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Indie Rock Jazzbos Tortoise Score 'Blair Witch' Director Eduardo Sánchez's 'Lovely Molly'

Photo of Kevin Jagernauth By Kevin Jagernauth | The Playlist August 30, 2011 at 10:23AM

If you were on a college campus or were hip to what's cool in the mid-nineties, you knew about Tortoise. The Chicago-based indie band fused krautrock, jazz, electronica and god knows what else into a unique instrumental stew that inspired legions of imitators as well as a devoted following that continues to this day. To be honest, we haven't really kept up with the band since Standards but their self-titled debut and its followup Millions Now Living Will Never Die are staples for any record collection. The band have continued to evolve over the years adding new shades and dimensions to their sound, and now, they've added a film score to their list of accomplishments.
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If you were on a college campus or were hip to what's cool in the mid-nineties, you knew about Tortoise. The Chicago-based indie band fused krautrock, jazz, electronica and god knows what else into a unique instrumental stew that inspired legions of imitators as well as a devoted following that continues to this day. To be honest, we haven't really kept up with the band since Standards but their self-titled debut and its followup Millions Now Living Will Never Die are staples for any record collection. The band have continued to evolve over the years adding new shades and dimensions to their sound, and now, they've added a film score to their list of accomplishments.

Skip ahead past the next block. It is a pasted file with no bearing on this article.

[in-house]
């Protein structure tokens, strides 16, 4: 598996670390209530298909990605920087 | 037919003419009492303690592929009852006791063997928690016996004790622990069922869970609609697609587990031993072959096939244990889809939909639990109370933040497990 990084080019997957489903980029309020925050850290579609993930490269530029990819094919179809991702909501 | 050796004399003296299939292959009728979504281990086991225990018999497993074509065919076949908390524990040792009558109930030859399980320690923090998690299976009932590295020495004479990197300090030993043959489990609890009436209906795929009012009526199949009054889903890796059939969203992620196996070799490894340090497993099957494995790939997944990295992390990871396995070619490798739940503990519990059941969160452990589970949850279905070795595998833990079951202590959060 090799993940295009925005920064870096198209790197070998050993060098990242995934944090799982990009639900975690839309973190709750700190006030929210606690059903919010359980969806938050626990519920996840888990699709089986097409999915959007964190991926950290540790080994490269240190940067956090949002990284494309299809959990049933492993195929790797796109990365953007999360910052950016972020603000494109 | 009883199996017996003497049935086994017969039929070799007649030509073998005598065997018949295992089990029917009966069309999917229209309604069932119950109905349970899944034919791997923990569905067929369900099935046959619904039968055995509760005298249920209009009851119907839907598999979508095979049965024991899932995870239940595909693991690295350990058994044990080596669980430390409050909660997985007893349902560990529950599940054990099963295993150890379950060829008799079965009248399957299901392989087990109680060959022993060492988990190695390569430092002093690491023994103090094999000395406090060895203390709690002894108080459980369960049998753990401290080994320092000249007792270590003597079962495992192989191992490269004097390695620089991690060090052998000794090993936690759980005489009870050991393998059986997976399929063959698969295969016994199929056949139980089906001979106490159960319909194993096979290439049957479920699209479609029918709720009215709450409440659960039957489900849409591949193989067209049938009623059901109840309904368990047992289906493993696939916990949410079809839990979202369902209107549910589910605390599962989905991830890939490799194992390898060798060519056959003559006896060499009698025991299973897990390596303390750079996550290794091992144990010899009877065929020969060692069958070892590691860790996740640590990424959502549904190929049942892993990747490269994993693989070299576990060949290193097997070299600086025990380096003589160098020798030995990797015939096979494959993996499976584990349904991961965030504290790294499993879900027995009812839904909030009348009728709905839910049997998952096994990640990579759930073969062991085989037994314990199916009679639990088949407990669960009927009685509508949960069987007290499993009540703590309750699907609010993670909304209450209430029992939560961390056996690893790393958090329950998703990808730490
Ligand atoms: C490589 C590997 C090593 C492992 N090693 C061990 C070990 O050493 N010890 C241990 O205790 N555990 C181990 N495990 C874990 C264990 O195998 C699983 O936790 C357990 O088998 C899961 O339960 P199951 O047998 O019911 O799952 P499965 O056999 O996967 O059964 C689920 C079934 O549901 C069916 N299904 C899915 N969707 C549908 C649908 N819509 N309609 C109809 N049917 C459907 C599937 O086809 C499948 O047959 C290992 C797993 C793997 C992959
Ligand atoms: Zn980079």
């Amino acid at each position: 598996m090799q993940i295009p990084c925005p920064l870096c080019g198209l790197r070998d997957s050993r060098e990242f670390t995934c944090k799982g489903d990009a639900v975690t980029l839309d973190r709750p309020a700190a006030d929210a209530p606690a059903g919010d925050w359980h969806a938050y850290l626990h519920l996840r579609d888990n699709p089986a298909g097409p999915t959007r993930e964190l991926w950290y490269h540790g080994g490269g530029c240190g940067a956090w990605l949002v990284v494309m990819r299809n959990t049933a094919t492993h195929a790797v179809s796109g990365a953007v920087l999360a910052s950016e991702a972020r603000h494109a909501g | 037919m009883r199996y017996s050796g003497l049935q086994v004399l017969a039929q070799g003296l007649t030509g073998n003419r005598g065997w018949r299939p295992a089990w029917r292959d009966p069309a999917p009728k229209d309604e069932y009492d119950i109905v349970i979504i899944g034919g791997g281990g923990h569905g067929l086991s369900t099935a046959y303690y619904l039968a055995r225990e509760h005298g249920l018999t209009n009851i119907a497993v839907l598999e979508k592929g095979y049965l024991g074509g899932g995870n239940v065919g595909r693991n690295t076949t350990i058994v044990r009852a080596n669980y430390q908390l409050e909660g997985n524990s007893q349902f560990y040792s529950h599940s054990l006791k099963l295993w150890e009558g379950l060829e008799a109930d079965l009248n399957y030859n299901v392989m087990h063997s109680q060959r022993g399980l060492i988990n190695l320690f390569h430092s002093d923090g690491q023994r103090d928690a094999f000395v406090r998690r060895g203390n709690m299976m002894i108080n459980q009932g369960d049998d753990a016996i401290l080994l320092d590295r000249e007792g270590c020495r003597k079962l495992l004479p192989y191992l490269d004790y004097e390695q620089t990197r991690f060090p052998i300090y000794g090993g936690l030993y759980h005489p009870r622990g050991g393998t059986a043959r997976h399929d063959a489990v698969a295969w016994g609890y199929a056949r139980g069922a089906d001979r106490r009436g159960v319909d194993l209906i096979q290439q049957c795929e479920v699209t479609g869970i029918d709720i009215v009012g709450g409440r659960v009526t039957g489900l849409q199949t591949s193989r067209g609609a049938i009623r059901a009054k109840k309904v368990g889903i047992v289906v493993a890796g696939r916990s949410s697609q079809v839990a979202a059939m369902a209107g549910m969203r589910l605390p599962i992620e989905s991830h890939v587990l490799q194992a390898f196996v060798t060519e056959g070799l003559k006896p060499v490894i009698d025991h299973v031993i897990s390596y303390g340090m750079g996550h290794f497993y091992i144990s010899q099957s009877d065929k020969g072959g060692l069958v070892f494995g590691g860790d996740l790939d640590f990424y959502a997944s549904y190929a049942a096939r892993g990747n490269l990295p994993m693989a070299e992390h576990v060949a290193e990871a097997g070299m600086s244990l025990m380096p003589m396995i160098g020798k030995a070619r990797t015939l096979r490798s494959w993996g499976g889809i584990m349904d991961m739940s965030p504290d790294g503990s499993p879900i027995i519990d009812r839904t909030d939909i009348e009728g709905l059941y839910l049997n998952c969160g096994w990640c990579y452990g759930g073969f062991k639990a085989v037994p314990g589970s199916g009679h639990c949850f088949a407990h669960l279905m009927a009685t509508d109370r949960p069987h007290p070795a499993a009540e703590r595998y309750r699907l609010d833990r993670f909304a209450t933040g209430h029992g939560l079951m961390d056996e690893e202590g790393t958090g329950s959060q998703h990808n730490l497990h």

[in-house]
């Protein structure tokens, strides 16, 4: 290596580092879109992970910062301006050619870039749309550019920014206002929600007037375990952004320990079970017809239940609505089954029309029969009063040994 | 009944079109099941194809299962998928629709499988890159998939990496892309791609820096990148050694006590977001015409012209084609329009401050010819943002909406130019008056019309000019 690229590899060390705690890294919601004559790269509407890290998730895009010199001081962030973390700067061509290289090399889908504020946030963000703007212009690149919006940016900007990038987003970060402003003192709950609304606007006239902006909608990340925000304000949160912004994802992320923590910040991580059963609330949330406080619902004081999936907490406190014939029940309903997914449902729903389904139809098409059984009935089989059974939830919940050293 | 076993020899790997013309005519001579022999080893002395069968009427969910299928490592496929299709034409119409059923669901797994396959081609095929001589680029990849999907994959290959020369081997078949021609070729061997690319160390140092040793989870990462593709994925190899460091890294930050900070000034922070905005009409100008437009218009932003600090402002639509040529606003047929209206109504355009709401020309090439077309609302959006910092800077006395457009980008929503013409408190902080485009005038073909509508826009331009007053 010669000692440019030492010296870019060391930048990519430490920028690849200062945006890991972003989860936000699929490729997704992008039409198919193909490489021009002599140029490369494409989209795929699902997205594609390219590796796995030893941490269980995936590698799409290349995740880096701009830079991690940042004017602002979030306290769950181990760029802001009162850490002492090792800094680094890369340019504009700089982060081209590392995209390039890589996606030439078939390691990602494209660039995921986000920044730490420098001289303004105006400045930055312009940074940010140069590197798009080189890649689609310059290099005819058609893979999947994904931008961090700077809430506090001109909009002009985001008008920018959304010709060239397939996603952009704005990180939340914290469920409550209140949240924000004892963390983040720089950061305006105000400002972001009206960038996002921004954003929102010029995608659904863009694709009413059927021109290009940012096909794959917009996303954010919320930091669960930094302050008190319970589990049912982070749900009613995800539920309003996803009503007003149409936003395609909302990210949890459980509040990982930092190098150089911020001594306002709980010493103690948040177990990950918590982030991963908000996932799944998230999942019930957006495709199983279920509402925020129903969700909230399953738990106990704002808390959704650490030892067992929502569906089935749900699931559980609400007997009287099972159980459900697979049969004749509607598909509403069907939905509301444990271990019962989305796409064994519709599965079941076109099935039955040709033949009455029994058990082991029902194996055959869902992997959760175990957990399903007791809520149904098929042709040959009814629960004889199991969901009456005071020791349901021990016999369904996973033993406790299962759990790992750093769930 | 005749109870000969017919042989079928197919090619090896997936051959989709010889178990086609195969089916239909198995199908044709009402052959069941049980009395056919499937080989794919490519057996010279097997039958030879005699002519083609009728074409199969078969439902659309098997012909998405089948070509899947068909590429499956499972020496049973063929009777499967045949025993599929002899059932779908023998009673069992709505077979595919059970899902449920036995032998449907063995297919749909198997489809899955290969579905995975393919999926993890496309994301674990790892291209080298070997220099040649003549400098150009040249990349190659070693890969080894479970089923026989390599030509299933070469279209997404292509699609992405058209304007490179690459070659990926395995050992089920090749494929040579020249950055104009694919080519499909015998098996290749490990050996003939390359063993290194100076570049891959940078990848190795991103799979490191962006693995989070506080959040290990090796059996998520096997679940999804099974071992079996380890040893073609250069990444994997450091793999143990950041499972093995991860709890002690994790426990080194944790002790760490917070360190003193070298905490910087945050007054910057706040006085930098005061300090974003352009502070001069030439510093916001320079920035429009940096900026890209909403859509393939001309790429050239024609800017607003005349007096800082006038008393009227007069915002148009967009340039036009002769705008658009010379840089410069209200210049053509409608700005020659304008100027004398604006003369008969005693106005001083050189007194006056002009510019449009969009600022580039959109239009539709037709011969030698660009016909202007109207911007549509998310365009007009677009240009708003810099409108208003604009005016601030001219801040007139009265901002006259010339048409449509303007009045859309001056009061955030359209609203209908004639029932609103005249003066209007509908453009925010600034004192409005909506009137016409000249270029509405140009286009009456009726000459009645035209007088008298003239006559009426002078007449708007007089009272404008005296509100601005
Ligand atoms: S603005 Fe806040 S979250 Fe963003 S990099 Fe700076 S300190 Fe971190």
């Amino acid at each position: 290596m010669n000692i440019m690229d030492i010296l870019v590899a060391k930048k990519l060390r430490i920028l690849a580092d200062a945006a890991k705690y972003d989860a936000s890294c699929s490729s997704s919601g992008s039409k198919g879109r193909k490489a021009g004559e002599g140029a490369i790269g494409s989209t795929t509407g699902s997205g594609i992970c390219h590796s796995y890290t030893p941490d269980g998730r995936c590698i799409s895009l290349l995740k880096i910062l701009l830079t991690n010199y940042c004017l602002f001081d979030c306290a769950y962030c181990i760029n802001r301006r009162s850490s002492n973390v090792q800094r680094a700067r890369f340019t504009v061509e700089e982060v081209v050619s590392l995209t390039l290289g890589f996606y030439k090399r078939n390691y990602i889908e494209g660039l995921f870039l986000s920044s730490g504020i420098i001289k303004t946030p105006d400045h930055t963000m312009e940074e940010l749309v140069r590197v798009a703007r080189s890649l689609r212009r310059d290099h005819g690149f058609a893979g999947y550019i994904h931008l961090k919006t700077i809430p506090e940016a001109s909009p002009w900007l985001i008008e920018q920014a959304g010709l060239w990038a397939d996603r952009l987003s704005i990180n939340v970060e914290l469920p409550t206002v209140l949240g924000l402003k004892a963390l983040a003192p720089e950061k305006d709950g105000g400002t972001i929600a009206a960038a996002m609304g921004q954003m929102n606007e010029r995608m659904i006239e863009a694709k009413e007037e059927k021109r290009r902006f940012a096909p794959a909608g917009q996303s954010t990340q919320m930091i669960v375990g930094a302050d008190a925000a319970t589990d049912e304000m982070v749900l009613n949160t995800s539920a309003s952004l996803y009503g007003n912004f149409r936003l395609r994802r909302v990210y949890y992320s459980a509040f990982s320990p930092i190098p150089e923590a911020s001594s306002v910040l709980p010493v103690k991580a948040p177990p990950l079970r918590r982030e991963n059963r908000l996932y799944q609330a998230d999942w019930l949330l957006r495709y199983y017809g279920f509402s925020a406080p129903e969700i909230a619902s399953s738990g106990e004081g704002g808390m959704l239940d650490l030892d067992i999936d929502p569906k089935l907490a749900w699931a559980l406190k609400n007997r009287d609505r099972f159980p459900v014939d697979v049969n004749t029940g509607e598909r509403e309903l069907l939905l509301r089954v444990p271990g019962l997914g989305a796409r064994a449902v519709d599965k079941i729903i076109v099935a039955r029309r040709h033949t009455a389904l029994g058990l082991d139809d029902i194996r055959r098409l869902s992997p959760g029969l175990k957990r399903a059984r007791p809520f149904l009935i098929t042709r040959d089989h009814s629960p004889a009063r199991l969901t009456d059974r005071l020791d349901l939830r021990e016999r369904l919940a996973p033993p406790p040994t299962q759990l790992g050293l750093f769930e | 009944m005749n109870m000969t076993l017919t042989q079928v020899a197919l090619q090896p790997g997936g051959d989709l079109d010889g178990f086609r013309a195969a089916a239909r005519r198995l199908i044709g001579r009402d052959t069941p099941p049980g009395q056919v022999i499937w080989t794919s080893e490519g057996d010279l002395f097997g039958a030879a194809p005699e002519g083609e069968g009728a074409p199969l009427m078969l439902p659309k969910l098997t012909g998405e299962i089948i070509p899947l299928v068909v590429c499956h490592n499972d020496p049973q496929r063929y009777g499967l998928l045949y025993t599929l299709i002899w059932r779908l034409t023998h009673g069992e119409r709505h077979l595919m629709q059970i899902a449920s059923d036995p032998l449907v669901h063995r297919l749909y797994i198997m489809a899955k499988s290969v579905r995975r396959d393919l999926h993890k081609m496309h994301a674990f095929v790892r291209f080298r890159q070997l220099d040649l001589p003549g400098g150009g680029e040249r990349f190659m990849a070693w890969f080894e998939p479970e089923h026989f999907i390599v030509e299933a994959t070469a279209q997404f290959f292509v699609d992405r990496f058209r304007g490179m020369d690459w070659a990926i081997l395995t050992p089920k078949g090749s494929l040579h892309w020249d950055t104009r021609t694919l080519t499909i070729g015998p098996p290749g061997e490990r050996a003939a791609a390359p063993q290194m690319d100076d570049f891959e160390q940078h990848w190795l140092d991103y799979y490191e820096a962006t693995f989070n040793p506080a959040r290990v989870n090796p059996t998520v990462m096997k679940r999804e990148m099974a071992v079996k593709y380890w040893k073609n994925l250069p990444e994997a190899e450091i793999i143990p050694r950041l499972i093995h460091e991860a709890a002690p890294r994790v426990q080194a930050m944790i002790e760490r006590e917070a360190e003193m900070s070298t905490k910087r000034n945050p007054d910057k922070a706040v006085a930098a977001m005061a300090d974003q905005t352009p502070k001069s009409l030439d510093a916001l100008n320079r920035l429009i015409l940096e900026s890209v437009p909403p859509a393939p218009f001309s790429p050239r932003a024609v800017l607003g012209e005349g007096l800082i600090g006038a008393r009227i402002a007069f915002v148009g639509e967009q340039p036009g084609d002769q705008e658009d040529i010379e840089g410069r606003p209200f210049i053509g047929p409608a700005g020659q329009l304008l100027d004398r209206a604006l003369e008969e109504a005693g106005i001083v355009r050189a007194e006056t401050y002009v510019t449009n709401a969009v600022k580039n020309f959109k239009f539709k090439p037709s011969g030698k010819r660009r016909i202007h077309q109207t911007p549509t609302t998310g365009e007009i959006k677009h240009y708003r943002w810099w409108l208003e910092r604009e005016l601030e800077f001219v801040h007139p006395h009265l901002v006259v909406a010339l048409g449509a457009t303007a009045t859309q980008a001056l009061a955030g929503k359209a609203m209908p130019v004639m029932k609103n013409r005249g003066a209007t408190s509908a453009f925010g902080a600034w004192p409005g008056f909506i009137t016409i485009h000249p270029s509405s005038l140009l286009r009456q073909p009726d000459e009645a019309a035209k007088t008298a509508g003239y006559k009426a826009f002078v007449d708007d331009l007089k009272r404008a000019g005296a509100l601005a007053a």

The dudes over at Pitchfork reveal that the band has tuned up "Lovely Molly," the latest from helmer Eduardo Sánchez, best known as the co-director of "The Blair Witch Project" oh those many moons ago. "Tortoise's music is able to morph and change in a way that really accentuates the twists and turns in the 'Lovely Molly' story," the film's producer, Gregg Hale said in a statement. "We had tried to work together in 1999 (on Fox's sort-lived 'Freakylinks' TV series) and it didn't pan out, so I was thrilled to have another chance to collaborate with them."

No word yet on if their work on the film will get a release from their longtime home at Thrill Jockey, but we're definitely curious to see what they've cooked up. Tortoise's music is certainly suited for widescreen use, though the horror genre does add an interesting twist to their usual sonic palette that already finds the band constantly striking out in new directions. As for the film itself? Well, Sánchez's post-'Blair' track record speaks for itself, so we're not holding our breath, but audiences certainly hope he will deliver the scares when it screens at midnight on September 14th at TIFF. The logline, some tunes from Tortoise and images from the film below.

A young newlywed woman is thrust into a supernatural nightmare of the unknown when she moves into her deceased father's house.








This article is related to: Films, Musicians, Modern Horror, Tortoise


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